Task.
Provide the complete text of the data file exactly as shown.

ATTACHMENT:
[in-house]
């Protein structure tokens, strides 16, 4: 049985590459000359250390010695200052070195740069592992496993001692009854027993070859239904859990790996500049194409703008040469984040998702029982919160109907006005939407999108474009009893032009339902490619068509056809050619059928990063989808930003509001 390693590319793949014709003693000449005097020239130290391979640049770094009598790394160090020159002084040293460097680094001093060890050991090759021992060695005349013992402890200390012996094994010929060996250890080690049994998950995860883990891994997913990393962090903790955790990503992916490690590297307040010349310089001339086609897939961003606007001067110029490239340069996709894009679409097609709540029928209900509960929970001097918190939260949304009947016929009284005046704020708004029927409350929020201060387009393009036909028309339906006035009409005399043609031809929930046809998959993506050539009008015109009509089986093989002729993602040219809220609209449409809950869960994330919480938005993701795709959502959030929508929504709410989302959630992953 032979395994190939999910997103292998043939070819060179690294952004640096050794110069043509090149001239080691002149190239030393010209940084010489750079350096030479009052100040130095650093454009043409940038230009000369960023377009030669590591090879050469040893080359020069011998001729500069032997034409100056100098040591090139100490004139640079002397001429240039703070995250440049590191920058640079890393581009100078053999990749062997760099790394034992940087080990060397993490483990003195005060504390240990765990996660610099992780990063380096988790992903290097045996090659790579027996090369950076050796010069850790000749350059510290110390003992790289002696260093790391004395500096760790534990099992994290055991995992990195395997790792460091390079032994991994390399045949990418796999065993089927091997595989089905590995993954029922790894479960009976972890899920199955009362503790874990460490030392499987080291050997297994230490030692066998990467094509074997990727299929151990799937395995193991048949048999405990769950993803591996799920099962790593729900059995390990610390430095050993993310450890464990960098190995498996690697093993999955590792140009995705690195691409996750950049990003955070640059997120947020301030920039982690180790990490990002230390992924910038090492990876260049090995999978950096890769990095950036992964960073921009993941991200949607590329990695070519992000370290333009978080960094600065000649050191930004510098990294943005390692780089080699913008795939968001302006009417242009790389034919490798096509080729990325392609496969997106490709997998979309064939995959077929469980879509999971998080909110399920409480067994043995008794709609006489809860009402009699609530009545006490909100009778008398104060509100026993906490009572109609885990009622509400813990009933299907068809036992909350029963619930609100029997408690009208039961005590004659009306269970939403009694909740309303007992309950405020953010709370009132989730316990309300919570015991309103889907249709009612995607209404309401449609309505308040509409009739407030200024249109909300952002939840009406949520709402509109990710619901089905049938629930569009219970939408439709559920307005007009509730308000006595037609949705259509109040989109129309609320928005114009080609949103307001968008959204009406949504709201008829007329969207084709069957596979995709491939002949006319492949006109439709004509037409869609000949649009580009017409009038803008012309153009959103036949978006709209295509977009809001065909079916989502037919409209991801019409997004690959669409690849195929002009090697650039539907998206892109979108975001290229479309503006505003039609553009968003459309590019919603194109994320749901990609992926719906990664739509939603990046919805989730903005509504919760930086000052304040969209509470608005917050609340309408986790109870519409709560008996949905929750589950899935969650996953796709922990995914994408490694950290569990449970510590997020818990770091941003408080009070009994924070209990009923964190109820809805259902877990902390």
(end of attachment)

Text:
[in-house]
């Protein structure tokens, strides 16, 4: 049985590459000359250390010695200052070195740069592992496993001692009854027993070859239904859990790996500049194409703008040469984040998702029982919160109907006005939407999108474009009893032009339902490619068509056809050619059928990063989808930003509001 390693590319793949014709003693000449005097020239130290391979640049770094009598790394160090020159002084040293460097680094001093060890050991090759021992060695005349013992402890200390012996094994010929060996250890080690049994998950995860883990891994997913990393962090903790955790990503992916490690590297307040010349310089001339086609897939961003606007001067110029490239340069996709894009679409097609709540029928209900509960929970001097918190939260949304009947016929009284005046704020708004029927409350929020201060387009393009036909028309339906006035009409005399043609031809929930046809998959993506050539009008015109009509089986093989002729993602040219809220609209449409809950869960994330919480938005993701795709959502959030929508929504709410989302959630992953 032979395994190939999910997103292998043939070819060179690294952004640096050794110069043509090149001239080691002149190239030393010209940084010489750079350096030479009052100040130095650093454009043409940038230009000369960023377009030669590591090879050469040893080359020069011998001729500069032997034409100056100098040591090139100490004139640079002397001429240039703070995250440049590191920058640079890393581009100078053999990749062997760099790394034992940087080990060397993490483990003195005060504390240990765990996660610099992780990063380096988790992903290097045996090659790579027996090369950076050796010069850790000749350059510290110390003992790289002696260093790391004395500096760790534990099992994290055991995992990195395997790792460091390079032994991994390399045949990418796999065993089927091997595989089905590995993954029922790894479960009976972890899920199955009362503790874990460490030392499987080291050997297994230490030692066998990467094509074997990727299929151990799937395995193991048949048999405990769950993803591996799920099962790593729900059995390990610390430095050993993310450890464990960098190995498996690697093993999955590792140009995705690195691409996750950049990003955070640059997120947020301030920039982690180790990490990002230390992924910038090492990876260049090995999978950096890769990095950036992964960073921009993941991200949607590329990695070519992000370290333009978080960094600065000649050191930004510098990294943005390692780089080699913008795939968001302006009417242009790389034919490798096509080729990325392609496969997106490709997998979309064939995959077929469980879509999971998080909110399920409480067994043995008794709609006489809860009402009699609530009545006490909100009778008398104060509100026993906490009572109609885990009622509400813990009933299907068809036992909350029963619930609100029997408690009208039961005590004659009306269970939403009694909740309303007992309950405020953010709370009132989730316990309300919570015991309103889907249709009612995607209404309401449609309505308040509409009739407030200024249109909300952002939840009406949520709402509109990710619901089905049938629930569009219970939408439709559920307005007009509730308000006595037609949705259509109040989109129309609320928005114009080609949103307001968008959204009406949504709201008829007329969207084709069957596979995709491939002949006319492949006109439709004509037409869609000949649009580009017409009038803008012309153009959103036949978006709209295509977009809001065909079916989502037919409209991801019409997004690959669409690849195929002009090697650039539907998206892109979108975001290229479309503006505003039609553009968003459309590019919603194109994320749901990609992926719906990664739509939603990046919805989730903005509504919760930086000052304040969209509470608005917050609340309408986790109870519409709560008996949905929750589950899935969650996953796709922990995914994408490694950290569990449970510590997020818990770091941003408080009070009994924070209990009923964190109820809805259902877990902390």